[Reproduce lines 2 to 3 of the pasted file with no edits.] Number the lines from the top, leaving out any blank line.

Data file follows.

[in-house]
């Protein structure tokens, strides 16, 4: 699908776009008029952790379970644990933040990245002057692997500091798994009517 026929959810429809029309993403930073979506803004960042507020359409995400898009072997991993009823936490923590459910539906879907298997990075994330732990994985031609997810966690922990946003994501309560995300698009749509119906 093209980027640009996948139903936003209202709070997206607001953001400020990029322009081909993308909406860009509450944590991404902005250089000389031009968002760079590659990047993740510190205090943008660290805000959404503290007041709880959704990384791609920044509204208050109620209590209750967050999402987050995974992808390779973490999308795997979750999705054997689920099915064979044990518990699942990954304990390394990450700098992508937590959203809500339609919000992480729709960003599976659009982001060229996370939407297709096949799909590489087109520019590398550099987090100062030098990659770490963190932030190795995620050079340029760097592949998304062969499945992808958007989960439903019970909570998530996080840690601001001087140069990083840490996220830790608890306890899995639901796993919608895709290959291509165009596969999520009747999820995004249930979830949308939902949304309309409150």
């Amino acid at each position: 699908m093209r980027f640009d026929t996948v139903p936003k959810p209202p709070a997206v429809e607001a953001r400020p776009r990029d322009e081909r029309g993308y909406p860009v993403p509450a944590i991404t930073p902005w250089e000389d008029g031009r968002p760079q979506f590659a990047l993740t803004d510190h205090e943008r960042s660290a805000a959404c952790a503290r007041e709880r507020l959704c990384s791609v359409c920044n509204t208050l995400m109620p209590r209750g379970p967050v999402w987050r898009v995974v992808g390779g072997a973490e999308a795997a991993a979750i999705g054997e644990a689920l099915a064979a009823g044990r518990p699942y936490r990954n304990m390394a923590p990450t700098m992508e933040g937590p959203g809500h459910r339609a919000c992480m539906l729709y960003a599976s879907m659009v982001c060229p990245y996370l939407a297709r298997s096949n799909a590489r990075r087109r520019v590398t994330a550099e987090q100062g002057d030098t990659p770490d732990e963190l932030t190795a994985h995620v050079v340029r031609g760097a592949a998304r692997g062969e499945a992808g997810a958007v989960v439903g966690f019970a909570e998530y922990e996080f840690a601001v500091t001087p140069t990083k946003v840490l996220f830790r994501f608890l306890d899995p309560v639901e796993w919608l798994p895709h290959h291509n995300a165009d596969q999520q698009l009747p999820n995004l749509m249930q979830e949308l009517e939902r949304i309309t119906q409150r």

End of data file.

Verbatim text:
């Protein structure tokens, strides 16, 4: 699908776009008029952790379970644990933040990245002057692997500091798994009517 026929959810429809029309993403930073979506803004960042507020359409995400898009072997991993009823936490923590459910539906879907298997990075994330732990994985031609997810966690922990946003994501309560995300698009749509119906 093209980027640009996948139903936003209202709070997206607001953001400020990029322009081909993308909406860009509450944590991404902005250089000389031009968002760079590659990047993740510190205090943008660290805000959404503290007041709880959704990384791609920044509204208050109620209590209750967050999402987050995974992808390779973490999308795997979750999705054997689920099915064979044990518990699942990954304990390394990450700098992508937590959203809500339609919000992480729709960003599976659009982001060229996370939407297709096949799909590489087109520019590398550099987090100062030098990659770490963190932030190795995620050079340029760097592949998304062969499945992808958007989960439903019970909570998530996080840690601001001087140069990083840490996220830790608890306890899995639901796993919608895709290959291509165009596969999520009747999820995004249930979830949308939902949304309309409150």
């Amino acid at each position: 699908m093209r980027f640009d026929t996948v139903p936003k959810p209202p709070a997206v429809e607001a953001r400020p776009r990029d322009e081909r029309g993308y909406p860009v993403p509450a944590i991404t930073p902005w250089e000389d008029g031009r968002p760079q979506f590659a990047l993740t803004d510190h205090e943008r960042s660290a805000a959404c952790a503290r007041e709880r507020l959704c990384s791609v359409c920044n509204t208050l995400m109620p209590r209750g379970p967050v999402w987050r898009v995974v992808g390779g072997a973490e999308a795997a991993a979750i999705g054997e644990a689920l099915a064979a009823g044990r518990p699942y936490r990954n304990m390394a923590p990450t700098m992508e933040g937590p959203g809500h459910r339609a919000c992480m539906l729709y960003a599976s879907m659009v982001c060229p990245y996370l939407a297709r298997s096949n799909a590489r990075r087109r520019v590398t994330a550099e987090q100062g002057d030098t990659p770490d732990e963190l932030t190795a994985h995620v050079v340029r031609g760097a592949a998304r692997g062969e499945a992808g997810a958007v989960v439903g966690f019970a909570e998530y922990e996080f840690a601001v500091t001087p140069t990083k946003v840490l996220f830790r994501f608890l306890d899995p309560v639901e796993w919608l798994p895709h290959h291509n995300a165009d596969q999520q698009l009747p999820n995004l749509m249930q979830e949308l009517e939902r949304i309309t119906q409150r």